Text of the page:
All Roads Lead to Praha: This tiny village in Fayette County is one of the state's oldest Czech communities. Not a lot of people live in Praha today, but as the size of the cemetery shows, a whole lot of people have roots there. Folks have been dancing in Praha since the mid-1800s. Here's a short history of the dance venues in Praha:
These halls are no longer with us and have disappeared from storms, fire, and negligence. There are many more that have been stricken from the roles of a great place to go.
About the images – most of these images are from the Roger Kolar collection as explained below. Others are from the McKee archives.
The community center/halls in this collection were built by organizations dedicating to assisting ethnic/religious groups and as a center for education, culture, family bonding, and entertainment. The following three groups were the primary leaders in the positive endeavor.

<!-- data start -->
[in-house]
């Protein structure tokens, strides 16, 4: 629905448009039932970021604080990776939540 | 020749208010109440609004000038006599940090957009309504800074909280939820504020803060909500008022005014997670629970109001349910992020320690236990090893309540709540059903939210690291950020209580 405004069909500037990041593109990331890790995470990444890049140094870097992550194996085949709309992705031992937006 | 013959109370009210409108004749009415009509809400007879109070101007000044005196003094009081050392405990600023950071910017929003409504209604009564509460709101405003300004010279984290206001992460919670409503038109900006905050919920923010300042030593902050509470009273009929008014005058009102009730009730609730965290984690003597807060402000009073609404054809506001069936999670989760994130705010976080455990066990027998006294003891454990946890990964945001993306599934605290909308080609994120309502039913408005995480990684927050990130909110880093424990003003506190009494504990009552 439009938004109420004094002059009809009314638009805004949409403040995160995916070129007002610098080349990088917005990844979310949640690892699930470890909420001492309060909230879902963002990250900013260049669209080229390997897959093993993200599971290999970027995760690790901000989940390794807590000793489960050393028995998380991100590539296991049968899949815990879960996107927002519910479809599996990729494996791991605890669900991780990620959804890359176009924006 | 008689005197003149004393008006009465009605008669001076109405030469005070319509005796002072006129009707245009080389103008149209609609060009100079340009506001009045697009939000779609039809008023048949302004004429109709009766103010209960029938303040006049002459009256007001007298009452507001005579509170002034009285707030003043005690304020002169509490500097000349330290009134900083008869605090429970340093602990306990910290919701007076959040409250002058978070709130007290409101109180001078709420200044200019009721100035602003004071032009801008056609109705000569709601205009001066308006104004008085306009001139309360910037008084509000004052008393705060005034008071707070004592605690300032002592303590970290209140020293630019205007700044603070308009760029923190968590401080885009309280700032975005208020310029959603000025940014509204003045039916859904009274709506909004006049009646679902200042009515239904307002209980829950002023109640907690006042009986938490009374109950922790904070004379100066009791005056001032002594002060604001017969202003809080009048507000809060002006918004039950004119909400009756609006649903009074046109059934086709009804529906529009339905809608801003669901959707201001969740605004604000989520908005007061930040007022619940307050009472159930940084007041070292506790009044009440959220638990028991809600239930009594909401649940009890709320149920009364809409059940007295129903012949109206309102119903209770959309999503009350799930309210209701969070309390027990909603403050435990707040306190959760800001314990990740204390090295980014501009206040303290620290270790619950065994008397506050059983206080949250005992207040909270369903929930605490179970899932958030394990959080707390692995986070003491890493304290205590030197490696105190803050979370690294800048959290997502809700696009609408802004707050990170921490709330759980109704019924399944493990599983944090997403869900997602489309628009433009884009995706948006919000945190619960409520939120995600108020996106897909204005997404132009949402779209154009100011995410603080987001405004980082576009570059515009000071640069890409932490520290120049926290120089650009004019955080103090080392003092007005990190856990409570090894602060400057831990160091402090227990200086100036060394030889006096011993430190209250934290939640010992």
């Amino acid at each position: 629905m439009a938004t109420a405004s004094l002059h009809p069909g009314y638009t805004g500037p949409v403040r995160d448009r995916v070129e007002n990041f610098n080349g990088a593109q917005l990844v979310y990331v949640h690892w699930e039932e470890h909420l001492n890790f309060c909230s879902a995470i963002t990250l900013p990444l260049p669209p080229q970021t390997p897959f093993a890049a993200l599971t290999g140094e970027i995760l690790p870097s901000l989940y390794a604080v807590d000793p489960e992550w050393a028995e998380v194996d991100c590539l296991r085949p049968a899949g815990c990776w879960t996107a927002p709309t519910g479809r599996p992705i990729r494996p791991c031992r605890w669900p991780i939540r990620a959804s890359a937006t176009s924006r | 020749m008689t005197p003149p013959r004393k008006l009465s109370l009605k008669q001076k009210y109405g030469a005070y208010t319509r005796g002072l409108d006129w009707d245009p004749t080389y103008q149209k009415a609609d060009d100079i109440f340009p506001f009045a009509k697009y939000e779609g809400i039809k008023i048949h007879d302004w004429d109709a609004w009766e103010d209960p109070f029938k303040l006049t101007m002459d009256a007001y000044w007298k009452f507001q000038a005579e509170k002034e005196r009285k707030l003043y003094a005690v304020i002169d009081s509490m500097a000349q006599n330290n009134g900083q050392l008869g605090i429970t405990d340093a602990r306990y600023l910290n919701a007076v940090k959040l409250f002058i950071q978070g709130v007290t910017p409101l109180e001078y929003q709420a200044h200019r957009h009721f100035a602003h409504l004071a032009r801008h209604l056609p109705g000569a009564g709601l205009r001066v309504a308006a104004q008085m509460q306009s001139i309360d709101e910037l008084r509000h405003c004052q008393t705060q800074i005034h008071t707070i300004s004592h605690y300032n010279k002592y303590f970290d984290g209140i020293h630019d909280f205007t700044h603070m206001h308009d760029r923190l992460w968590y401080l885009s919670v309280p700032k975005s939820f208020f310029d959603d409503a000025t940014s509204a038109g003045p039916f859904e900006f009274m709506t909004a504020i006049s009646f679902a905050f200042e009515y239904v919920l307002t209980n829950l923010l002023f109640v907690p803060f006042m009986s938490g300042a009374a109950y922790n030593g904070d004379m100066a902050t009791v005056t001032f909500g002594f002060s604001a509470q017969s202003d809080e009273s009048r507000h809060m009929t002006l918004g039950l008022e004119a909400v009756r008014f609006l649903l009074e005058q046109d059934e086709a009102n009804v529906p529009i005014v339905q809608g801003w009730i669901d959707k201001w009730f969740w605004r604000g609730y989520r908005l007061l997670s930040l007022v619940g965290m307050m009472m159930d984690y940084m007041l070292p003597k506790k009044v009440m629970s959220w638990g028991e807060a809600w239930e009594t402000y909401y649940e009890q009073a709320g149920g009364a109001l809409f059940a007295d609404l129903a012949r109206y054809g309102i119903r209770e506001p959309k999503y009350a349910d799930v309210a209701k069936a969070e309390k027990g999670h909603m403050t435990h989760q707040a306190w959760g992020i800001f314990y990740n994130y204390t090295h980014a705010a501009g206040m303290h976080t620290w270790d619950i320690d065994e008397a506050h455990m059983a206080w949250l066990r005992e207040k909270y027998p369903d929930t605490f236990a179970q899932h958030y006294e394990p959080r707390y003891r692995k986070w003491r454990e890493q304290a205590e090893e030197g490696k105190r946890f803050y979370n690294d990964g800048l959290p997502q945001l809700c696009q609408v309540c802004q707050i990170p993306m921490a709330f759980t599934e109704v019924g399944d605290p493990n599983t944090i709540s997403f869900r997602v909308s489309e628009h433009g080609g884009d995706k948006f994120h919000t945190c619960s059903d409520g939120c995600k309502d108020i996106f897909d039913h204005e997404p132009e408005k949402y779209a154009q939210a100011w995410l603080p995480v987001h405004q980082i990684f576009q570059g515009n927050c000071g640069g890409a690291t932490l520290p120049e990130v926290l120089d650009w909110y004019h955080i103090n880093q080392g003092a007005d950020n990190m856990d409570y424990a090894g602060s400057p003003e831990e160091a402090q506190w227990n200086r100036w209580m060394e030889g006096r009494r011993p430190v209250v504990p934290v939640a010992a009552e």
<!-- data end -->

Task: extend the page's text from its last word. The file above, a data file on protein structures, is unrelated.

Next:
Western Swing music. “The secret was it had a good dance tempo, mmpah-mm-pah, a 2/4 rhythm. The thing that Milton said was ‘If I pattern my music and make it a good polka tempo out the songs I play, lay the polka tempo just a little bit harder, I think I’ll have a good band.’ When you boil it down, it was a good simple, polka beat.”---Leon “Pappy” Selph.